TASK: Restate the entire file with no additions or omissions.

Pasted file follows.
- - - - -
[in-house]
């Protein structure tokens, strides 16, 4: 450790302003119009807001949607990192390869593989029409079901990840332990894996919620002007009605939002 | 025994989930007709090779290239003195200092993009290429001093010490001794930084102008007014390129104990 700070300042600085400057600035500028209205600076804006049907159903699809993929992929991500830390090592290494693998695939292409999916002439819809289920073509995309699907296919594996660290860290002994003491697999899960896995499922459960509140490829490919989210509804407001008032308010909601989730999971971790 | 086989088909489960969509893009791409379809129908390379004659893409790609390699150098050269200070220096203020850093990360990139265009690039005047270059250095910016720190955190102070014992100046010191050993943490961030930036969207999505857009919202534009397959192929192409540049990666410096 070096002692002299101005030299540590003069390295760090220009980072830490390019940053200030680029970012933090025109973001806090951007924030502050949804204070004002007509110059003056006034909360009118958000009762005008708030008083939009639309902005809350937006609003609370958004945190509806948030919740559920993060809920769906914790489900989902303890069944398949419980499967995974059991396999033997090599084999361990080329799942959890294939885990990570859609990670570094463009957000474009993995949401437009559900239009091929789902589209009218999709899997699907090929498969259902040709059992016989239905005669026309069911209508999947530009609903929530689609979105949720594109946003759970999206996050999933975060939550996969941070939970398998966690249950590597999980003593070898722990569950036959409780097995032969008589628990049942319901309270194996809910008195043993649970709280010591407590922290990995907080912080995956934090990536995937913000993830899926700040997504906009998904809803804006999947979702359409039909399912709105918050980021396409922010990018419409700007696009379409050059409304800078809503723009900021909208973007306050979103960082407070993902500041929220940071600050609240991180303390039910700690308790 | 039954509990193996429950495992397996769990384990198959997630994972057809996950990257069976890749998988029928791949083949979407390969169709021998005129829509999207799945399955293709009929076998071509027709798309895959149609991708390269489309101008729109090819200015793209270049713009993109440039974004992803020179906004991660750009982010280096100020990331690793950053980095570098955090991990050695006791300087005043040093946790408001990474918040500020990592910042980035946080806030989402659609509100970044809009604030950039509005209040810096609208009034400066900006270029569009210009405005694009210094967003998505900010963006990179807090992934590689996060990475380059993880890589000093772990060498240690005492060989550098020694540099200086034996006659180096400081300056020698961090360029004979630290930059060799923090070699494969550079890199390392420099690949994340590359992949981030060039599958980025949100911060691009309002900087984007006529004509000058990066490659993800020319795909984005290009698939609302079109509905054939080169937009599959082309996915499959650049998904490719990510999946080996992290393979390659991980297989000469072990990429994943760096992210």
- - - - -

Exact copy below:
[in-house]
């Protein structure tokens, strides 16, 4: 450790302003119009807001949607990192390869593989029409079901990840332990894996919620002007009605939002 | 025994989930007709090779290239003195200092993009290429001093010490001794930084102008007014390129104990 700070300042600085400057600035500028209205600076804006049907159903699809993929992929991500830390090592290494693998695939292409999916002439819809289920073509995309699907296919594996660290860290002994003491697999899960896995499922459960509140490829490919989210509804407001008032308010909601989730999971971790 | 086989088909489960969509893009791409379809129908390379004659893409790609390699150098050269200070220096203020850093990360990139265009690039005047270059250095910016720190955190102070014992100046010191050993943490961030930036969207999505857009919202534009397959192929192409540049990666410096 070096002692002299101005030299540590003069390295760090220009980072830490390019940053200030680029970012933090025109973001806090951007924030502050949804204070004002007509110059003056006034909360009118958000009762005008708030008083939009639309902005809350937006609003609370958004945190509806948030919740559920993060809920769906914790489900989902303890069944398949419980499967995974059991396999033997090599084999361990080329799942959890294939885990990570859609990670570094463009957000474009993995949401437009559900239009091929789902589209009218999709899997699907090929498969259902040709059992016989239905005669026309069911209508999947530009609903929530689609979105949720594109946003759970999206996050999933975060939550996969941070939970398998966690249950590597999980003593070898722990569950036959409780097995032969008589628990049942319901309270194996809910008195043993649970709280010591407590922290990995907080912080995956934090990536995937913000993830899926700040997504906009998904809803804006999947979702359409039909399912709105918050980021396409922010990018419409700007696009379409050059409304800078809503723009900021909208973007306050979103960082407070993902500041929220940071600050609240991180303390039910700690308790 | 039954509990193996429950495992397996769990384990198959997630994972057809996950990257069976890749998988029928791949083949979407390969169709021998005129829509999207799945399955293709009929076998071509027709798309895959149609991708390269489309101008729109090819200015793209270049713009993109440039974004992803020179906004991660750009982010280096100020990331690793950053980095570098955090991990050695006791300087005043040093946790408001990474918040500020990592910042980035946080806030989402659609509100970044809009604030950039509005209040810096609208009034400066900006270029569009210009405005694009210094967003998505900010963006990179807090992934590689996060990475380059993880890589000093772990060498240690005492060989550098020694540099200086034996006659180096400081300056020698961090360029004979630290930059060799923090070699494969550079890199390392420099690949994340590359992949981030060039599958980025949100911060691009309002900087984007006529004509000058990066490659993800020319795909984005290009698939609302079109509905054939080169937009599959082309996915499959650049998904490719990510999946080996992290393979390659991980297989000469072990990429994943760096992210």